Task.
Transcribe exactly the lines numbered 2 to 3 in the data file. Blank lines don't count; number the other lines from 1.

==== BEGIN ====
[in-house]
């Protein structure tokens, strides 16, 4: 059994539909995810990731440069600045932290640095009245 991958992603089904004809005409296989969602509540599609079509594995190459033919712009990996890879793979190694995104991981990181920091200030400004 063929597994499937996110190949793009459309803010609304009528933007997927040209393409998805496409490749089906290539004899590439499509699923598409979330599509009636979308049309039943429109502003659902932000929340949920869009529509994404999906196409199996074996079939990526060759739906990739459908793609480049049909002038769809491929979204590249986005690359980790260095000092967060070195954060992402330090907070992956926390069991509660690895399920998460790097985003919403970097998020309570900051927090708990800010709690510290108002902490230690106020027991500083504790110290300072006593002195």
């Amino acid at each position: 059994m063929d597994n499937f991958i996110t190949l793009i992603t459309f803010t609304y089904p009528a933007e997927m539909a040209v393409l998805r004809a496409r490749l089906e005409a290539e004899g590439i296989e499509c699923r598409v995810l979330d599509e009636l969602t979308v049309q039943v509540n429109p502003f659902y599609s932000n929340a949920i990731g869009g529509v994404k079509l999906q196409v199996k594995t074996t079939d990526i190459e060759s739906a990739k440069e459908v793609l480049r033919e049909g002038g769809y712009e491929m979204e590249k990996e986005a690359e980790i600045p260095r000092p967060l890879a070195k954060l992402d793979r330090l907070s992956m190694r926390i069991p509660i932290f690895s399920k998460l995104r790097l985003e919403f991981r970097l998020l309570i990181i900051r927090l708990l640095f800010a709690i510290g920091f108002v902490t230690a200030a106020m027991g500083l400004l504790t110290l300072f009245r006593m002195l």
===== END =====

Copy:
């Protein structure tokens, strides 16, 4: 059994539909995810990731440069600045932290640095009245 991958992603089904004809005409296989969602509540599609079509594995190459033919712009990996890879793979190694995104991981990181920091200030400004 063929597994499937996110190949793009459309803010609304009528933007997927040209393409998805496409490749089906290539004899590439499509699923598409979330599509009636979308049309039943429109502003659902932000929340949920869009529509994404999906196409199996074996079939990526060759739906990739459908793609480049049909002038769809491929979204590249986005690359980790260095000092967060070195954060992402330090907070992956926390069991509660690895399920998460790097985003919403970097998020309570900051927090708990800010709690510290108002902490230690106020027991500083504790110290300072006593002195």
């Amino acid at each position: 059994m063929d597994n499937f991958i996110t190949l793009i992603t459309f803010t609304y089904p009528a933007e997927m539909a040209v393409l998805r004809a496409r490749l089906e005409a290539e004899g590439i296989e499509c699923r598409v995810l979330d599509e009636l969602t979308v049309q039943v509540n429109p502003f659902y599609s932000n929340a949920i990731g869009g529509v994404k079509l999906q196409v199996k594995t074996t079939d990526i190459e060759s739906a990739k440069e459908v793609l480049r033919e049909g002038g769809y712009e491929m979204e590249k990996e986005a690359e980790i600045p260095r000092p967060l890879a070195k954060l992402d793979r330090l907070s992956m190694r926390i069991p509660i932290f690895s399920k998460l995104r790097l985003e919403f991981r970097l998020l309570i990181i900051r927090l708990l640095f800010a709690i510290g920091f108002v902490t230690a200030a106020m027991g500083l400004l504790t110290l300072f009245r006593m002195l």